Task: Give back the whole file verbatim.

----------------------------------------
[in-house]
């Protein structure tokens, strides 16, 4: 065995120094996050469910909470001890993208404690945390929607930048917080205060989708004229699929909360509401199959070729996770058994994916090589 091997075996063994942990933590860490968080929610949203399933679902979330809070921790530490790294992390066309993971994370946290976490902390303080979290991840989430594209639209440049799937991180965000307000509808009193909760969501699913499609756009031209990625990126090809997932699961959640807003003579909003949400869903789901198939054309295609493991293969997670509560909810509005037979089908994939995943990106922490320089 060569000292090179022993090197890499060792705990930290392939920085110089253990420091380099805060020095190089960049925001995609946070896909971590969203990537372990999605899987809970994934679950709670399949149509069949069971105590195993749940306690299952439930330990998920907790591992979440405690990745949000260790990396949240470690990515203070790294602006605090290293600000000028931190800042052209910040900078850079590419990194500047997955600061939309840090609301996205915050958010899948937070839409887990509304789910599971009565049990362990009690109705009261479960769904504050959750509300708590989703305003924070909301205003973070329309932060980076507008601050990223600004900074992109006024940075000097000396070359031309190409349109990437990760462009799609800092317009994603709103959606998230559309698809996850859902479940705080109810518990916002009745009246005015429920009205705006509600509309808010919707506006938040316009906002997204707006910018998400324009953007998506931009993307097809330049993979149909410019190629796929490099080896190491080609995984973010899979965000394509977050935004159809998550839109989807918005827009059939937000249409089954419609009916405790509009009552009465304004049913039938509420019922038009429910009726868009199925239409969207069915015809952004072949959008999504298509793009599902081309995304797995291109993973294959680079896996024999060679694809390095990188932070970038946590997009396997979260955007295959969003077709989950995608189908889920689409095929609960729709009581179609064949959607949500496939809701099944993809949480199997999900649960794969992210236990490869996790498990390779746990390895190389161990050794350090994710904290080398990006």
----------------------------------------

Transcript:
[in-house]
């Protein structure tokens, strides 16, 4: 065995120094996050469910909470001890993208404690945390929607930048917080205060989708004229699929909360509401199959070729996770058994994916090589 091997075996063994942990933590860490968080929610949203399933679902979330809070921790530490790294992390066309993971994370946290976490902390303080979290991840989430594209639209440049799937991180965000307000509808009193909760969501699913499609756009031209990625990126090809997932699961959640807003003579909003949400869903789901198939054309295609493991293969997670509560909810509005037979089908994939995943990106922490320089 060569000292090179022993090197890499060792705990930290392939920085110089253990420091380099805060020095190089960049925001995609946070896909971590969203990537372990999605899987809970994934679950709670399949149509069949069971105590195993749940306690299952439930330990998920907790591992979440405690990745949000260790990396949240470690990515203070790294602006605090290293600000000028931190800042052209910040900078850079590419990194500047997955600061939309840090609301996205915050958010899948937070839409887990509304789910599971009565049990362990009690109705009261479960769904504050959750509300708590989703305003924070909301205003973070329309932060980076507008601050990223600004900074992109006024940075000097000396070359031309190409349109990437990760462009799609800092317009994603709103959606998230559309698809996850859902479940705080109810518990916002009745009246005015429920009205705006509600509309808010919707506006938040316009906002997204707006910018998400324009953007998506931009993307097809330049993979149909410019190629796929490099080896190491080609995984973010899979965000394509977050935004159809998550839109989807918005827009059939937000249409089954419609009916405790509009009552009465304004049913039938509420019922038009429910009726868009199925239409969207069915015809952004072949959008999504298509793009599902081309995304797995291109993973294959680079896996024999060679694809390095990188932070970038946590997009396997979260955007295959969003077709989950995608189908889920689409095929609960729709009581179609064949959607949500496939809701099944993809949480199997999900649960794969992210236990490869996790498990390779746990390895190389161990050794350090994710904290080398990006």